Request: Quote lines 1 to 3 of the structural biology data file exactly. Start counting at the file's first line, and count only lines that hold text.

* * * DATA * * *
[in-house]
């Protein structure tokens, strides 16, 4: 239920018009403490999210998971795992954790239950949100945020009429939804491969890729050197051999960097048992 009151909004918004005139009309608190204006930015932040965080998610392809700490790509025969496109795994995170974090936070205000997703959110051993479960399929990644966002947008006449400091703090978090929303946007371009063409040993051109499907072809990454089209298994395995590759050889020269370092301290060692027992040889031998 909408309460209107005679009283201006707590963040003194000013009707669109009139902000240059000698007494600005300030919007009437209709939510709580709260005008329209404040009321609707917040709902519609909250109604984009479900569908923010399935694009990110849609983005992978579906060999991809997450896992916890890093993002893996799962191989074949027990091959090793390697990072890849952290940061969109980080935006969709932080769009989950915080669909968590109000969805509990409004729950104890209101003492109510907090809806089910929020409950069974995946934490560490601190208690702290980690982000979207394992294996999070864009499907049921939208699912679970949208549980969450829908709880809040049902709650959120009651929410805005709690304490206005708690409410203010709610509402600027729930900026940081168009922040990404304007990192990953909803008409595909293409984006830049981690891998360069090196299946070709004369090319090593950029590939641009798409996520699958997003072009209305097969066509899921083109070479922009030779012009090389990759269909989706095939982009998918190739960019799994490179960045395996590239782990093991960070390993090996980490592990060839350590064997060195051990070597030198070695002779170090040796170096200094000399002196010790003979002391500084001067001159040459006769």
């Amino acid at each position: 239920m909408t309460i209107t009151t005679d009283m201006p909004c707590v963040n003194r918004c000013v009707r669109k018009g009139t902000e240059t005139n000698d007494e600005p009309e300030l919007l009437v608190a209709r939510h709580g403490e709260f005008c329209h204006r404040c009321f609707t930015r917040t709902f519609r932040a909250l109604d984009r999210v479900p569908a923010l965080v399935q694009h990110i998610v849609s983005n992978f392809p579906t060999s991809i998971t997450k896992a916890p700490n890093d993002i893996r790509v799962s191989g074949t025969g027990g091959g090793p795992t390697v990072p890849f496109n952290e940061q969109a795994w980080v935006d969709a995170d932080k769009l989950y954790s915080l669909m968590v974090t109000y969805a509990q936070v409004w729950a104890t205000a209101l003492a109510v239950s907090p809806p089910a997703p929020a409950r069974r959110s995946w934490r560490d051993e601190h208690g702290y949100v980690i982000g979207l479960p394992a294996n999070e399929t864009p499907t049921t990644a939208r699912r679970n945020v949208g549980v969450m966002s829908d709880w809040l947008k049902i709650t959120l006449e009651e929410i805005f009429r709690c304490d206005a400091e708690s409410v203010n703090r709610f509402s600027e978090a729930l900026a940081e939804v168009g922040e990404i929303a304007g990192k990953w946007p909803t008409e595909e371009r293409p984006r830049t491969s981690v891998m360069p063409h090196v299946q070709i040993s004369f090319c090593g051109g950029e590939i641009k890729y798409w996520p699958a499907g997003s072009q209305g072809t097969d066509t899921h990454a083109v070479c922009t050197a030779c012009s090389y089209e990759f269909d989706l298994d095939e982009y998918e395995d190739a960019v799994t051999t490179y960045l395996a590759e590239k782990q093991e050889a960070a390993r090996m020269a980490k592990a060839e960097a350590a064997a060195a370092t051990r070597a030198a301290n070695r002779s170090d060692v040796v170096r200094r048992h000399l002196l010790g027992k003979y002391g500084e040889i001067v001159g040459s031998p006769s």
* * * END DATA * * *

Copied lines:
[in-house]
């Protein structure tokens, strides 16, 4: 239920018009403490999210998971795992954790239950949100945020009429939804491969890729050197051999960097048992 009151909004918004005139009309608190204006930015932040965080998610392809700490790509025969496109795994995170974090936070205000997703959110051993479960399929990644966002947008006449400091703090978090929303946007371009063409040993051109499907072809990454089209298994395995590759050889020269370092301290060692027992040889031998 909408309460209107005679009283201006707590963040003194000013009707669109009139902000240059000698007494600005300030919007009437209709939510709580709260005008329209404040009321609707917040709902519609909250109604984009479900569908923010399935694009990110849609983005992978579906060999991809997450896992916890890093993002893996799962191989074949027990091959090793390697990072890849952290940061969109980080935006969709932080769009989950915080669909968590109000969805509990409004729950104890209101003492109510907090809806089910929020409950069974995946934490560490601190208690702290980690982000979207394992294996999070864009499907049921939208699912679970949208549980969450829908709880809040049902709650959120009651929410805005709690304490206005708690409410203010709610509402600027729930900026940081168009922040990404304007990192990953909803008409595909293409984006830049981690891998360069090196299946070709004369090319090593950029590939641009798409996520699958997003072009209305097969066509899921083109070479922009030779012009090389990759269909989706095939982009998918190739960019799994490179960045395996590239782990093991960070390993090996980490592990060839350590064997060195051990070597030198070695002779170090040796170096200094000399002196010790003979002391500084001067001159040459006769």
């Amino acid at each position: 239920m909408t309460i209107t009151t005679d009283m201006p909004c707590v963040n003194r918004c000013v009707r669109k018009g009139t902000e240059t005139n000698d007494e600005p009309e300030l919007l009437v608190a209709r939510h709580g403490e709260f005008c329209h204006r404040c009321f609707t930015r917040t709902f519609r932040a909250l109604d984009r999210v479900p569908a923010l965080v399935q694009h990110i998610v849609s983005n992978f392809p579906t060999s991809i998971t997450k896992a916890p700490n890093d993002i893996r790509v799962s191989g074949t025969g027990g091959g090793p795992t390697v990072p890849f496109n952290e940061q969109a795994w980080v935006d969709a995170d932080k769009l989950y954790s915080l669909m968590v974090t109000y969805a509990q936070v409004w729950a104890t205000a209101l003492a109510v239950s907090p809806p089910a997703p929020a409950r069974r959110s995946w934490r560490d051993e601190h208690g702290y949100v980690i982000g979207l479960p394992a294996n999070e399929t864009p499907t049921t990644a939208r699912r679970n945020v949208g549980v969450m966002s829908d709880w809040l947008k049902i709650t959120l006449e009651e929410i805005f009429r709690c304490d206005a400091e708690s409410v203010n703090r709610f509402s600027e978090a729930l900026a940081e939804v168009g922040e990404i929303a304007g990192k990953w946007p909803t008409e595909e371009r293409p984006r830049t491969s981690v891998m360069p063409h090196v299946q070709i040993s004369f090319c090593g051109g950029e590939i641009k890729y798409w996520p699958a499907g997003s072009q209305g072809t097969d066509t899921h990454a083109v070479c922009t050197a030779c012009s090389y089209e990759f269909d989706l298994d095939e982009y998918e395995d190739a960019v799994t051999t490179y960045l395996a590759e590239k782990q093991e050889a960070a390993r090996m020269a980490k592990a060839e960097a350590a064997a060195a370092t051990r070597a030198a301290n070695r002779s170090d060692v040796v170096r200094r048992h000399l002196l010790g027992k003979y002391g500084e040889i001067v001159g040459s031998p006769s």